Quarantine is enforced isolation, typically to contain the spread of something considered dangerous (often disease).
For example, due to the risk of introducing rabies from Continental Europe, the United Kingdom used to require all dogs (and, indeed, most animals) introduced to the country to spend six months in quarantine at an HM Customs and Excise pound; this policy was abolished at the beginning of the 21st Century in favour of a scheme generally known as Pet Passports, where animals can avoid quarantine if they have documentation showing they are up to date on their appropriate vaccinations.
In the case of people, quarantine usually raises questions of civil rights, especially in cases of long confinement or segregation from society.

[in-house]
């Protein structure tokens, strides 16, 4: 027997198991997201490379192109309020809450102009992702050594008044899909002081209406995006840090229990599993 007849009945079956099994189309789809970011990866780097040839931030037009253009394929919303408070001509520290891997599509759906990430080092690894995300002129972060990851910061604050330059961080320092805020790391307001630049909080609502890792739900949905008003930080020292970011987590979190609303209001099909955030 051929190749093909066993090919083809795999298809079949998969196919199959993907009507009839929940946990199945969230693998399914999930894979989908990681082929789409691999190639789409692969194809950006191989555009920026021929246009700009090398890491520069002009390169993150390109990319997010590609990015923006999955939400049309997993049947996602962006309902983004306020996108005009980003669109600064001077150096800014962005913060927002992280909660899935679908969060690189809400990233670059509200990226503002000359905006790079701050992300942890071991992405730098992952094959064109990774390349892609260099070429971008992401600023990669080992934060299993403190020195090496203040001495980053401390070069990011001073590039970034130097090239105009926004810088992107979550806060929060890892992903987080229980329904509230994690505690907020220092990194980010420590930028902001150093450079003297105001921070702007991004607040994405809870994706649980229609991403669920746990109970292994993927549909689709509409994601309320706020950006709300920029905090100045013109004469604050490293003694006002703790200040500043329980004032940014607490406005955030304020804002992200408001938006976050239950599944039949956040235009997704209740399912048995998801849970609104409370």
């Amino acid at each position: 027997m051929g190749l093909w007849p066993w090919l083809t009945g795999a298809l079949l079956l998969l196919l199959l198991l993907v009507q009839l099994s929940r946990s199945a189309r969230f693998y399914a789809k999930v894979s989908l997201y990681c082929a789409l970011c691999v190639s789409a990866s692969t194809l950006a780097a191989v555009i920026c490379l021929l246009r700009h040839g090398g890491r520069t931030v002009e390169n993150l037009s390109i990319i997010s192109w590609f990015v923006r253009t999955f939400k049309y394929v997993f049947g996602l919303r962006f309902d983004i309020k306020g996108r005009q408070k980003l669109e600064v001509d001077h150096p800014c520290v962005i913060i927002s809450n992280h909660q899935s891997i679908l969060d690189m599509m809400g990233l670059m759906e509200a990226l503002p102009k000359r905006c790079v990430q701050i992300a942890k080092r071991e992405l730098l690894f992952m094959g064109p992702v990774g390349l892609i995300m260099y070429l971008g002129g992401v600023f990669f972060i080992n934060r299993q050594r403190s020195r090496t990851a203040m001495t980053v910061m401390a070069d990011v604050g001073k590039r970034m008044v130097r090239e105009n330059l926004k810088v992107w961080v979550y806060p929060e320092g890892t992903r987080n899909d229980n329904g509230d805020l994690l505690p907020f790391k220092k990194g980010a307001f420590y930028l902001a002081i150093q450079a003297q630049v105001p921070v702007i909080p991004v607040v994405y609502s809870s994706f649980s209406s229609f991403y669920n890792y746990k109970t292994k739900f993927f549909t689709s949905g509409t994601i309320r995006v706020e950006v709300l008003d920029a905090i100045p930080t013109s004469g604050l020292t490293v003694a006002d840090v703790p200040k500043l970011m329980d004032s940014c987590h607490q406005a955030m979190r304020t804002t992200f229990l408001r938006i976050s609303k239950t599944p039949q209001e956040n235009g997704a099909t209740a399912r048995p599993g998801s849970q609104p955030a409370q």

The first astronauts to visit the Moon were quarantined upon their return at a specially built Lunar Receiving Laboratory.
Some quarantine periods can be very short, such as in the case of a suspected anthrax attack, in which persons are allowed to leave as soon as they shed their potentially contaminated garments and undergo a decontamination shower.
The purpose of such quarantine-for-decontamination is to prevent the spread of contamination, and to contain the contamination such that others are not put at risk from a person fleeing a scene where contamination is suspect.